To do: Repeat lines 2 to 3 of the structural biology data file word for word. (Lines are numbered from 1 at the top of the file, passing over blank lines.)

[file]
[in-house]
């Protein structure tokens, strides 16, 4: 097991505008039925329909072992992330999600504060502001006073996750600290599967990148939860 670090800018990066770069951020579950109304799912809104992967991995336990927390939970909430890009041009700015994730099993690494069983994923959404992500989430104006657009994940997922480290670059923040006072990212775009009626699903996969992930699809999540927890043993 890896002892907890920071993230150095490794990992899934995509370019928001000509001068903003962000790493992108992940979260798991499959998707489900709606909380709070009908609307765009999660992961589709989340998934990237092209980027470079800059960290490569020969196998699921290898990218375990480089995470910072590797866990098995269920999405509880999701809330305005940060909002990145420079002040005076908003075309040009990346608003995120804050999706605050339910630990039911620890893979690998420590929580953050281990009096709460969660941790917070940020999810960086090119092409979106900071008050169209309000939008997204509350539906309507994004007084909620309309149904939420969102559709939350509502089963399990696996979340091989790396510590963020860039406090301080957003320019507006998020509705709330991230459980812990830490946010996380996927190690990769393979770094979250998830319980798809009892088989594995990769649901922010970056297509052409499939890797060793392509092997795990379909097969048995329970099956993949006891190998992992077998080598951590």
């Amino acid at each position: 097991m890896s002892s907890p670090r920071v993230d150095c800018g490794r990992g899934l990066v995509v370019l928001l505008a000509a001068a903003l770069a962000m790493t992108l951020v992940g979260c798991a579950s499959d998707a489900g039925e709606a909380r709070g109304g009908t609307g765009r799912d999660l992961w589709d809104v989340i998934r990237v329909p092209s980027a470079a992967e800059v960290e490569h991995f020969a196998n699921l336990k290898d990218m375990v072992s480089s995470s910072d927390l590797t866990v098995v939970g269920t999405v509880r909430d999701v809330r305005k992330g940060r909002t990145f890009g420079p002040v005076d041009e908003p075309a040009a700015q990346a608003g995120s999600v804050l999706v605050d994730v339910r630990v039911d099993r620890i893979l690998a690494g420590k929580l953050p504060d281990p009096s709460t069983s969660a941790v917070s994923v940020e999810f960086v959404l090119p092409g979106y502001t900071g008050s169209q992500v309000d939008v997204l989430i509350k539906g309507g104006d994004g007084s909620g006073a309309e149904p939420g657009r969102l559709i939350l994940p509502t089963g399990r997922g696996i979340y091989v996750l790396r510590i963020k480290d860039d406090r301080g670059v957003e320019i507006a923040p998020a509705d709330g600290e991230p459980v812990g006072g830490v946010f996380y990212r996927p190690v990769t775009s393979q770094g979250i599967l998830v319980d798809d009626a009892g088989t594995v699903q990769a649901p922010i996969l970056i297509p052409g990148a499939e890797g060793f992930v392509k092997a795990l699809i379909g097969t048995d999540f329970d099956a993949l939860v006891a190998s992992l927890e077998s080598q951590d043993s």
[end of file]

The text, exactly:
């Protein structure tokens, strides 16, 4: 097991505008039925329909072992992330999600504060502001006073996750600290599967990148939860 670090800018990066770069951020579950109304799912809104992967991995336990927390939970909430890009041009700015994730099993690494069983994923959404992500989430104006657009994940997922480290670059923040006072990212775009009626699903996969992930699809999540927890043993 890896002892907890920071993230150095490794990992899934995509370019928001000509001068903003962000790493992108992940979260798991499959998707489900709606909380709070009908609307765009999660992961589709989340998934990237092209980027470079800059960290490569020969196998699921290898990218375990480089995470910072590797866990098995269920999405509880999701809330305005940060909002990145420079002040005076908003075309040009990346608003995120804050999706605050339910630990039911620890893979690998420590929580953050281990009096709460969660941790917070940020999810960086090119092409979106900071008050169209309000939008997204509350539906309507994004007084909620309309149904939420969102559709939350509502089963399990696996979340091989790396510590963020860039406090301080957003320019507006998020509705709330991230459980812990830490946010996380996927190690990769393979770094979250998830319980798809009892088989594995990769649901922010970056297509052409499939890797060793392509092997795990379909097969048995329970099956993949006891190998992992077998080598951590």
């Amino acid at each position: 097991m890896s002892s907890p670090r920071v993230d150095c800018g490794r990992g899934l990066v995509v370019l928001l505008a000509a001068a903003l770069a962000m790493t992108l951020v992940g979260c798991a579950s499959d998707a489900g039925e709606a909380r709070g109304g009908t609307g765009r799912d999660l992961w589709d809104v989340i998934r990237v329909p092209s980027a470079a992967e800059v960290e490569h991995f020969a196998n699921l336990k290898d990218m375990v072992s480089s995470s910072d927390l590797t866990v098995v939970g269920t999405v509880r909430d999701v809330r305005k992330g940060r909002t990145f890009g420079p002040v005076d041009e908003p075309a040009a700015q990346a608003g995120s999600v804050l999706v605050d994730v339910r630990v039911d099993r620890i893979l690998a690494g420590k929580l953050p504060d281990p009096s709460t069983s969660a941790v917070s994923v940020e999810f960086v959404l090119p092409g979106y502001t900071g008050s169209q992500v309000d939008v997204l989430i509350k539906g309507g104006d994004g007084s909620g006073a309309e149904p939420g657009r969102l559709i939350l994940p509502t089963g399990r997922g696996i979340y091989v996750l790396r510590i963020k480290d860039d406090r301080g670059v957003e320019i507006a923040p998020a509705d709330g600290e991230p459980v812990g006072g830490v946010f996380y990212r996927p190690v990769t775009s393979q770094g979250i599967l998830v319980d798809d009626a009892g088989t594995v699903q990769a649901p922010i996969l970056i297509p052409g990148a499939e890797g060793f992930v392509k092997a795990l699809i379909g097969t048995d999540f329970d099956a993949l939860v006891a190998s992992l927890e077998s080598q951590d043993s």